Other benefits to children running include an increase in focus and concentration, better nutrition and food choices, positive self image and more confidence. In addition, running serves as a great foundation for other sports.

“A lot of kiddos view running as being too hard, but when given the opportunity they really surprise themselves at what they can accomplish,” said Angela Episale, Mechanicsburg community coordinator for the Healthy Kids Running Series, a five-week running program in the spring and fall for kids from Pre-K to 8th grade.

Each race series takes place once a week and offers age appropriate running events. It doesn’t matter how fast or slow kids run because all participants receive a medal and gift bag for their achievements, said Episale. Both her 12-year-old son and 3-year-old daughter have participated in the program.

“You really see kids’ endurance and physical level improve week after week while at the same time the smiles on their faces get bigger and bigger as they get better,” said Baughman, whose employer, Drayer Physical Therapy Institute, is a sponsor of the running series.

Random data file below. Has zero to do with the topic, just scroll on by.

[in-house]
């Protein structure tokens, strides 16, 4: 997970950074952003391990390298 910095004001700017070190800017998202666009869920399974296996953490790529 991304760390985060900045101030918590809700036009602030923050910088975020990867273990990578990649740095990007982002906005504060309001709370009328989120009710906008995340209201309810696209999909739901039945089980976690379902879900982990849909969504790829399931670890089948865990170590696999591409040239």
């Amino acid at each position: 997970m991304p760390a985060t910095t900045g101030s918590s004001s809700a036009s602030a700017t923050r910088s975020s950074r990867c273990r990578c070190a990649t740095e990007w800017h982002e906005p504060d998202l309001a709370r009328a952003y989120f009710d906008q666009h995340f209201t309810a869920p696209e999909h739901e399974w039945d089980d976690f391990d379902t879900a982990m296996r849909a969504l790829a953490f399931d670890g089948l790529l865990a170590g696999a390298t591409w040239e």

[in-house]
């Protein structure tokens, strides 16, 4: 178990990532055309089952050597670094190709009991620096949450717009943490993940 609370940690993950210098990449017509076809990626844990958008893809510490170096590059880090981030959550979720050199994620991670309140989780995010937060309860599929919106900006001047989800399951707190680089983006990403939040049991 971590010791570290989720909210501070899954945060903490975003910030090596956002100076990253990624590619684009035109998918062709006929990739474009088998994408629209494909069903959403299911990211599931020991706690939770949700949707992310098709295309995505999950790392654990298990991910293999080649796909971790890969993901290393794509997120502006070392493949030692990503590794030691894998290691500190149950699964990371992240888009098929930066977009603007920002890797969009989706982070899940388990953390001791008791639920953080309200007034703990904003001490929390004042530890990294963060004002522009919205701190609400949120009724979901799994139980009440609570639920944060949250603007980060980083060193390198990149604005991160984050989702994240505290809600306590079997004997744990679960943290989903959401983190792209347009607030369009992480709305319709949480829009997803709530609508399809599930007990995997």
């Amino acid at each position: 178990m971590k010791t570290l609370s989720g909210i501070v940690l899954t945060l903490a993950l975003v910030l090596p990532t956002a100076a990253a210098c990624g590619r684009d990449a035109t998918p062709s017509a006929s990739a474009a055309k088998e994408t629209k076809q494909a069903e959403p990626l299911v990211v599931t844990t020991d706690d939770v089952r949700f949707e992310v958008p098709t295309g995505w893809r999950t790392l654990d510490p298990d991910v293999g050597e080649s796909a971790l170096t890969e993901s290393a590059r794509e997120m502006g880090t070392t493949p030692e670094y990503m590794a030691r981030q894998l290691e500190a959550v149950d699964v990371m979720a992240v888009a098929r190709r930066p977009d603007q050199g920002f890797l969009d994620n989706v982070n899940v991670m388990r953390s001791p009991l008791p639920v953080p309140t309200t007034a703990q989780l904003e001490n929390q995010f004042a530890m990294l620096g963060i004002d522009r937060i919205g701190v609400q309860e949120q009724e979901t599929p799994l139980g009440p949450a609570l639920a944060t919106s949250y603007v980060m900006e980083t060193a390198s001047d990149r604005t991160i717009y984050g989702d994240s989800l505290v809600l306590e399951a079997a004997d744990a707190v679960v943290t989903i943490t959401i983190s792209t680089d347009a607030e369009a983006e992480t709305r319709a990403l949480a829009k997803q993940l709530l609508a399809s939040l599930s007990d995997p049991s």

Crossing the finish line

In many cases, kids become inspired by watching their parents or older siblings run and by seeing how good it makes them feel. This is a great opportunity to incorporate fitness with family time, Deck said.

“If one of my daughters is having a grumpy day, instead of saying ‘go to your room until your attitude improves,’ I say, ‘let’s take a quick run,’” she said. “It’s positive time for us as a mother and daughter and to talk about things. We both come back feeling more refreshed and with a better outlook.”

Parents who like to train for 5Ks, charity runs or marathons can look for events that include shorter kid-friendly fun runs, Silvis suggested.

And there is definitely not a shortage of organizations and events to get you started. As running gains popularity among families, more charitable running events are including kid-friendly runs, as well. The list below highlights just a handful of well-known events in the area.

Whether your child has started running on their own or through an after-school program, having someone cheer them on is key in helping them achieve their goal, said Wagner, who served as her 9-year-old daughter’s running buddy in the Girls on the Run 5K event.

“It was such an incredible experience to cheer her on and watch her confidence sore when she crossed that finished line and achieved her goal,” Wagner said.